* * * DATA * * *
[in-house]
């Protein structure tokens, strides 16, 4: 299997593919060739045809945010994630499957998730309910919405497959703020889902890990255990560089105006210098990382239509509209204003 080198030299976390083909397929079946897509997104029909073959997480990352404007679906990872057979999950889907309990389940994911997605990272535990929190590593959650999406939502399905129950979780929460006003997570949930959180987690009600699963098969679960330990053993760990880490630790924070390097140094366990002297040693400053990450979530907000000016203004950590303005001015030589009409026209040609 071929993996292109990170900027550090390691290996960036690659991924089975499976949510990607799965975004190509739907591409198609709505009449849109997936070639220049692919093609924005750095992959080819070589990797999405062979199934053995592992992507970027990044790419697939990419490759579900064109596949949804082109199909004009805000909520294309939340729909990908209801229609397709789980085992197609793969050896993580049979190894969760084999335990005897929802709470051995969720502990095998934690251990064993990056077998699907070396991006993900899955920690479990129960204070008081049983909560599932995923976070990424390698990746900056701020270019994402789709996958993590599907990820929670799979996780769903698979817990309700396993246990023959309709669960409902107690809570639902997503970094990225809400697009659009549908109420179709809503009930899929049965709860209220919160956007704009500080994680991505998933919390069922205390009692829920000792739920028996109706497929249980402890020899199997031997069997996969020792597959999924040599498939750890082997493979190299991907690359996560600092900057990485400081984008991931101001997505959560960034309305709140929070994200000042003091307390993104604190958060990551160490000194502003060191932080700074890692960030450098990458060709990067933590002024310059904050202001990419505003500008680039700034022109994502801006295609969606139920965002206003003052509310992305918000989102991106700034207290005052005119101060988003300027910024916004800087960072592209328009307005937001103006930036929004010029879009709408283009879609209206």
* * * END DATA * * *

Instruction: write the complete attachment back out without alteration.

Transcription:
[in-house]
């Protein structure tokens, strides 16, 4: 299997593919060739045809945010994630499957998730309910919405497959703020889902890990255990560089105006210098990382239509509209204003 080198030299976390083909397929079946897509997104029909073959997480990352404007679906990872057979999950889907309990389940994911997605990272535990929190590593959650999406939502399905129950979780929460006003997570949930959180987690009600699963098969679960330990053993760990880490630790924070390097140094366990002297040693400053990450979530907000000016203004950590303005001015030589009409026209040609 071929993996292109990170900027550090390691290996960036690659991924089975499976949510990607799965975004190509739907591409198609709505009449849109997936070639220049692919093609924005750095992959080819070589990797999405062979199934053995592992992507970027990044790419697939990419490759579900064109596949949804082109199909004009805000909520294309939340729909990908209801229609397709789980085992197609793969050896993580049979190894969760084999335990005897929802709470051995969720502990095998934690251990064993990056077998699907070396991006993900899955920690479990129960204070008081049983909560599932995923976070990424390698990746900056701020270019994402789709996958993590599907990820929670799979996780769903698979817990309700396993246990023959309709669960409902107690809570639902997503970094990225809400697009659009549908109420179709809503009930899929049965709860209220919160956007704009500080994680991505998933919390069922205390009692829920000792739920028996109706497929249980402890020899199997031997069997996969020792597959999924040599498939750890082997493979190299991907690359996560600092900057990485400081984008991931101001997505959560960034309305709140929070994200000042003091307390993104604190958060990551160490000194502003060191932080700074890692960030450098990458060709990067933590002024310059904050202001990419505003500008680039700034022109994502801006295609969606139920965002206003003052509310992305918000989102991106700034207290005052005119101060988003300027910024916004800087960072592209328009307005937001103006930036929004010029879009709408283009879609209206």